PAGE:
• Amidst the massive protests over the Citizenship (Amendment) Act (CAA) and the NRC in different parts of India, NPR was being confused with NRC. But as per the government the two are independent lists with no relationships with each other.
  • NPR is a population registrar and not a citizens’ registrar. NPR has nothing to do with NRC.
  • NPR is ‘the register containing details of persons usually residing in a village or rural area or town or ward or demarcated area within a ward in a town or urban area. NRC is a register containing details of Indian Citizens living in India and outside India. 
  • NPR is not a citizenship enumeration drive; it would also include a foreigner staying in an area for more than six months. NRC will contain details of only the citizens of India excluding the foreigners staying in India. 


In reply to a question filed by The Hindu under the Right to Information (RTI) Act seeking information on the expected date of the first phase of Census 2021 and an update of the NPR that was earlier scheduled to begin April 1, 2020. The office of the Registrar General of India (RGI) said the schedule or the questionnaire of the NPR is “being finalised” and the information about the expected date of first phase of CENSUS 2021 is “not available.” The Union Cabinet approved an amount of Rs. 3985/- crores for updating the NPR. Coming along the nationwide protests against the NRC, these two major terms have been dominating the Indian News these days. While both the terms NRC (National Register of Citizens) and NPR (National Population Register) appear to be similar, both have a basic difference among them. 

3. What are the key challenges in tapping India’s demographic dividend? Examine. What suggestions would you give to address those?  Discuss 


The student is expected to write the challenges and provide suggestions to address those challenges. It is a very simple forward question.


India’s population is among the youngest in an ageing world. By 2022, the median age in India will be 28 years; in comparison, it will be 37 in China and the United States, 45 in western Europe, and 49 in Japan. India’s working-age population has numerically outstripped its non-working age population. A demographic dividend, said to have commenced around 2004-05, is available for close to five decades. Irrespective of how the population grows there is a narrow window of time, in which India has to leverage this demographic dividend. Thus, adequate measures and policies should be effectively implemented to utilise this opportunity and stop turning demographic dividend into demographic disaster.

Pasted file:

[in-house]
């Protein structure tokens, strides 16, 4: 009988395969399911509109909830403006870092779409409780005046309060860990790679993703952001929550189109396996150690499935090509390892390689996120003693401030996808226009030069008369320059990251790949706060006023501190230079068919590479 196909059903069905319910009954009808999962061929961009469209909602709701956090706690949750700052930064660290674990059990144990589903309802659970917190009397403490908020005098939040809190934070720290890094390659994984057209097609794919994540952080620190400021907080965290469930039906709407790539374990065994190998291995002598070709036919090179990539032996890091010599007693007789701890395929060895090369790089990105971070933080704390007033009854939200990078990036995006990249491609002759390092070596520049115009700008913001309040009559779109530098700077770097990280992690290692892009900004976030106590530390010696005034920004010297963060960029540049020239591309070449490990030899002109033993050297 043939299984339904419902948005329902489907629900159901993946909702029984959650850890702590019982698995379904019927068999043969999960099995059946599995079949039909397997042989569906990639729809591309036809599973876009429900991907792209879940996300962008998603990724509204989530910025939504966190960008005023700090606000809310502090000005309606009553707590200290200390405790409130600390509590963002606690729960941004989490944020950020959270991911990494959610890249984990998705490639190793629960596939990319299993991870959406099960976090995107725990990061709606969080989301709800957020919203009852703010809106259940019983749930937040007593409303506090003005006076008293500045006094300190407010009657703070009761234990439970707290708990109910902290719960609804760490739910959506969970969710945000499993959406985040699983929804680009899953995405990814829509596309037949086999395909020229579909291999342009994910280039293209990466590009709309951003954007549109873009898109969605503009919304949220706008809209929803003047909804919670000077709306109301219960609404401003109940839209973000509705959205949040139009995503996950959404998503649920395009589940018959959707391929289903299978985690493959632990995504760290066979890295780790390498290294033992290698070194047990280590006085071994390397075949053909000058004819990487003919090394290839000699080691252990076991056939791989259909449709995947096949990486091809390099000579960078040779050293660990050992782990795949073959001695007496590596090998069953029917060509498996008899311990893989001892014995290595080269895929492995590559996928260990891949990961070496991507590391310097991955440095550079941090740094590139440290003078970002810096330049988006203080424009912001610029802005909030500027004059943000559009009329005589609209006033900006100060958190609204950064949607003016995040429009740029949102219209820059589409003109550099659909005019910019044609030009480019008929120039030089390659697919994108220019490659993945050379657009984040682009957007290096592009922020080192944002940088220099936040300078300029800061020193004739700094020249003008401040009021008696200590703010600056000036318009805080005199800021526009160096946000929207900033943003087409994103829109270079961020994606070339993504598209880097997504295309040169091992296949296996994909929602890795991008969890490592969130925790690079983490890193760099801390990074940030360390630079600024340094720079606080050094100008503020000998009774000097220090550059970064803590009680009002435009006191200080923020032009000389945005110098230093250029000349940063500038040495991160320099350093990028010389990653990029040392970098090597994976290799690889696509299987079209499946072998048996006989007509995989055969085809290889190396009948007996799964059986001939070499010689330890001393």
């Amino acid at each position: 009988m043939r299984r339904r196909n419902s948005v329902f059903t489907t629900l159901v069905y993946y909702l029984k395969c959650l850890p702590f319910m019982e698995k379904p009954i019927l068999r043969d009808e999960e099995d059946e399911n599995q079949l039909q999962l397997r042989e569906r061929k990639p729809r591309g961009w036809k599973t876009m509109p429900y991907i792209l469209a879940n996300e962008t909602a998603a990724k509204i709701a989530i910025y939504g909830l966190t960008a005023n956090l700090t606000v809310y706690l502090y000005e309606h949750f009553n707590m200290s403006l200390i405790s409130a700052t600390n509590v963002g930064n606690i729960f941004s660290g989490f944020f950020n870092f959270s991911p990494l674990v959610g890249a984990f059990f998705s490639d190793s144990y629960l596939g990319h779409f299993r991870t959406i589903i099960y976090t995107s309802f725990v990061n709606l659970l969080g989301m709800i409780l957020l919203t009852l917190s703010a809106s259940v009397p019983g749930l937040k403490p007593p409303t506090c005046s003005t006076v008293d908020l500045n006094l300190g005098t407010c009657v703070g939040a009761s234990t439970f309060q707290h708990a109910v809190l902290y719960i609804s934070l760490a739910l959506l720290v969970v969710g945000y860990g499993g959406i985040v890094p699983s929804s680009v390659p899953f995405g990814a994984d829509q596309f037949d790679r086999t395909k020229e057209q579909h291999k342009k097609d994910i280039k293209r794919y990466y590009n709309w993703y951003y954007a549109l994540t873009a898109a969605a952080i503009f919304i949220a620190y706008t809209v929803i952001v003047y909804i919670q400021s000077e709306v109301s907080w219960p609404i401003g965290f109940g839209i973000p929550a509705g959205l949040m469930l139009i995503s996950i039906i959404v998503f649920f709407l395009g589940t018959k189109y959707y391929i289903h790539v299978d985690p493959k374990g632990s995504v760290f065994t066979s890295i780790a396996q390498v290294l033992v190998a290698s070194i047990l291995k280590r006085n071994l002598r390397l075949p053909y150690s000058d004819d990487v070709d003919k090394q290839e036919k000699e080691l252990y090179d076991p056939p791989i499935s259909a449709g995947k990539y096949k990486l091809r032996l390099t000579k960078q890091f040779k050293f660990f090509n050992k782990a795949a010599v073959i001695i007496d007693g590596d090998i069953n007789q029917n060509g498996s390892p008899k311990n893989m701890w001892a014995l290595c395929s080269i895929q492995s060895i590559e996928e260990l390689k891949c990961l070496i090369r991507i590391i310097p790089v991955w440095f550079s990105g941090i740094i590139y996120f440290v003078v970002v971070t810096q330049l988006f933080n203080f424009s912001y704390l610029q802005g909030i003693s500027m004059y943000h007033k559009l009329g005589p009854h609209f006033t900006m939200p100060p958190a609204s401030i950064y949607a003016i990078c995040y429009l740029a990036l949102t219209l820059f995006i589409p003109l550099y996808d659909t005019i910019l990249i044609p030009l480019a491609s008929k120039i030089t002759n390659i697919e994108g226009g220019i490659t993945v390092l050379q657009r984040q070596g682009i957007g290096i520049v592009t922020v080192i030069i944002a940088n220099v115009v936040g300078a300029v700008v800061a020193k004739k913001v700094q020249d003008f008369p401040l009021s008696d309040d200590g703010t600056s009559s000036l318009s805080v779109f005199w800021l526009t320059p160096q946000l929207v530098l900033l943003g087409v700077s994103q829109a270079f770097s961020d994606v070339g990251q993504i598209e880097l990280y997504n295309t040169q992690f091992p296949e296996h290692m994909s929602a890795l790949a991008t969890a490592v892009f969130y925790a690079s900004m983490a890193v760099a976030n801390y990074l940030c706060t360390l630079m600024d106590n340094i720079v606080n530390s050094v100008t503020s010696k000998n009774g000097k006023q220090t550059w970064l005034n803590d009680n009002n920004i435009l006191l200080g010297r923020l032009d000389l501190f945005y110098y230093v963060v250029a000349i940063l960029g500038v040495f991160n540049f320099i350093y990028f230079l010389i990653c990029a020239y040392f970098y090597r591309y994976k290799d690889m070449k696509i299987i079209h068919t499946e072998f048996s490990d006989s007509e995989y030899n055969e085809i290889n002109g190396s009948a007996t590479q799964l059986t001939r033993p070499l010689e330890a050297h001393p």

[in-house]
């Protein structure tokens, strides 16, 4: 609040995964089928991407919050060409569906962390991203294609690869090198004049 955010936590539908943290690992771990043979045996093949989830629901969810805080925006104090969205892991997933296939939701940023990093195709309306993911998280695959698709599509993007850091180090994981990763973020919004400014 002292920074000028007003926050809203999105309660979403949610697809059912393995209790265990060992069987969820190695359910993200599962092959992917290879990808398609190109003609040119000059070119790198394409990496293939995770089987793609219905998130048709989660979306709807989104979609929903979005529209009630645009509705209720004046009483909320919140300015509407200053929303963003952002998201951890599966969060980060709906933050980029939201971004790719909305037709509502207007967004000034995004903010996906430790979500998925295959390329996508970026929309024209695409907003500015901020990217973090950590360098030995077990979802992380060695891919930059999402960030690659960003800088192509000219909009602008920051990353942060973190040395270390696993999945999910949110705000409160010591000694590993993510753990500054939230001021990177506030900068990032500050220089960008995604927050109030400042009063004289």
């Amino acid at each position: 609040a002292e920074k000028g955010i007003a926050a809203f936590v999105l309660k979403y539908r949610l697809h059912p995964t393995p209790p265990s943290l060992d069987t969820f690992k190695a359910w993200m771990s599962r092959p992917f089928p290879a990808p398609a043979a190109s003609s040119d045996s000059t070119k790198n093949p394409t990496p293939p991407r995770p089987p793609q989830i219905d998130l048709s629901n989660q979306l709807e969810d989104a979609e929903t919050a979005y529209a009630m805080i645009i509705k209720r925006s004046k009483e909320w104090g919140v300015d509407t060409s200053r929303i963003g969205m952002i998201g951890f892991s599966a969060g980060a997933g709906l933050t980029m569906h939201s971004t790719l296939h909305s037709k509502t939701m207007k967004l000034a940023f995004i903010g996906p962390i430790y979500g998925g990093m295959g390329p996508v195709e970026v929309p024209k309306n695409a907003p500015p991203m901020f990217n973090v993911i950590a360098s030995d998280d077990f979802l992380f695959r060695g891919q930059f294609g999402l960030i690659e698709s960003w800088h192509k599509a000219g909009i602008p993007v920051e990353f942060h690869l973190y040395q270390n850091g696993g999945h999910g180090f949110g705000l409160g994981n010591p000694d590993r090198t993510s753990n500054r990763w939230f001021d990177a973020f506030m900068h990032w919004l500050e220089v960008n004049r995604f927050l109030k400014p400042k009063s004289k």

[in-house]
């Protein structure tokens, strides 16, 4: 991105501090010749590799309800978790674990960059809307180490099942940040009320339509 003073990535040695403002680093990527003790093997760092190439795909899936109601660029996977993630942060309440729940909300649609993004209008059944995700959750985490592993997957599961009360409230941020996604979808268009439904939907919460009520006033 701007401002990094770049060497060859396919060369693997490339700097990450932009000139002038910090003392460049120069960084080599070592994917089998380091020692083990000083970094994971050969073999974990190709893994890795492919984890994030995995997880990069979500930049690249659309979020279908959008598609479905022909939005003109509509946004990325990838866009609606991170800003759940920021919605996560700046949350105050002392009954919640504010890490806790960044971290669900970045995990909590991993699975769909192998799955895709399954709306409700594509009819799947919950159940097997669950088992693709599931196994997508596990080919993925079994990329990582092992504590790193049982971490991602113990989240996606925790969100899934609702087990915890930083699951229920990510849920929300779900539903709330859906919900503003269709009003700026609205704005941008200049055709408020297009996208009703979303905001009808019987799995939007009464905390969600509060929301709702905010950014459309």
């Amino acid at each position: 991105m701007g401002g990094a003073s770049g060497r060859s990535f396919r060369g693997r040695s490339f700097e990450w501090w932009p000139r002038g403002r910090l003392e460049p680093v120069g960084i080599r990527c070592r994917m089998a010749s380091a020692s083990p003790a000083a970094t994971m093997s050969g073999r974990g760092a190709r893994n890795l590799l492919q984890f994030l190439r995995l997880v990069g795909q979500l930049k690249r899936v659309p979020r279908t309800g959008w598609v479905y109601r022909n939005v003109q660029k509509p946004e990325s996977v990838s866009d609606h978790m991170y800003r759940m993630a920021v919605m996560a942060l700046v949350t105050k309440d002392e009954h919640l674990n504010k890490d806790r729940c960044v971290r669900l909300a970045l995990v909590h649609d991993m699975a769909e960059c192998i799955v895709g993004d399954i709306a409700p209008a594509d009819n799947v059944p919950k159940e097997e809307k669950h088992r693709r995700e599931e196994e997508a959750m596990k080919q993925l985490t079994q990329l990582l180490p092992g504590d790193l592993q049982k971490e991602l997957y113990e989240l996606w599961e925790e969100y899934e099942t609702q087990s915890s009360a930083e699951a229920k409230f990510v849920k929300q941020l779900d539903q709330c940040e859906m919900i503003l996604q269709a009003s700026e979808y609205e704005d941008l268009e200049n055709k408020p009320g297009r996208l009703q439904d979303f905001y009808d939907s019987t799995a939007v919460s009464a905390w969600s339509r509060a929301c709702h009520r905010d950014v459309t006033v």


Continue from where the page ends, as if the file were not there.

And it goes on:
There are various factors going in favour of India which can enable it to harness the advantages of demographic dividend. India has a critical mass of skilled, English-speaking knowledge workers, especially in the sciences. It has a wellfunctioning democracy. Its domestic market is one of the world’s largest. It has a large and impressive diaspora, creating valuable knowledge linkages and networks. 

Challenges in Demographic Dividend 

  • Disparity in periods of window of demographic dividend: Since, India’s population is heterogeneous, the window of demographic dividend becomes available at different times in different States. While Kerala’s population is already ageing, in Bihar the working age cohort is predicted to continue increasing till 2051. By 2031, the overall size of our vast working age population would have declined in 11 of the 22 major States.
  • Need for skills: The Economic Survey 2019 highlights the gap between the projected annual increase in working age population and the available number of jobs. Further, UNICEF 2019 reports that at least 47% of Indian youth dont have the adequate education and skills necessary for employment in 2030. According to the World Skill Report, only 40 percent of the total graduates who come out of the colleges in the job-sector are employable.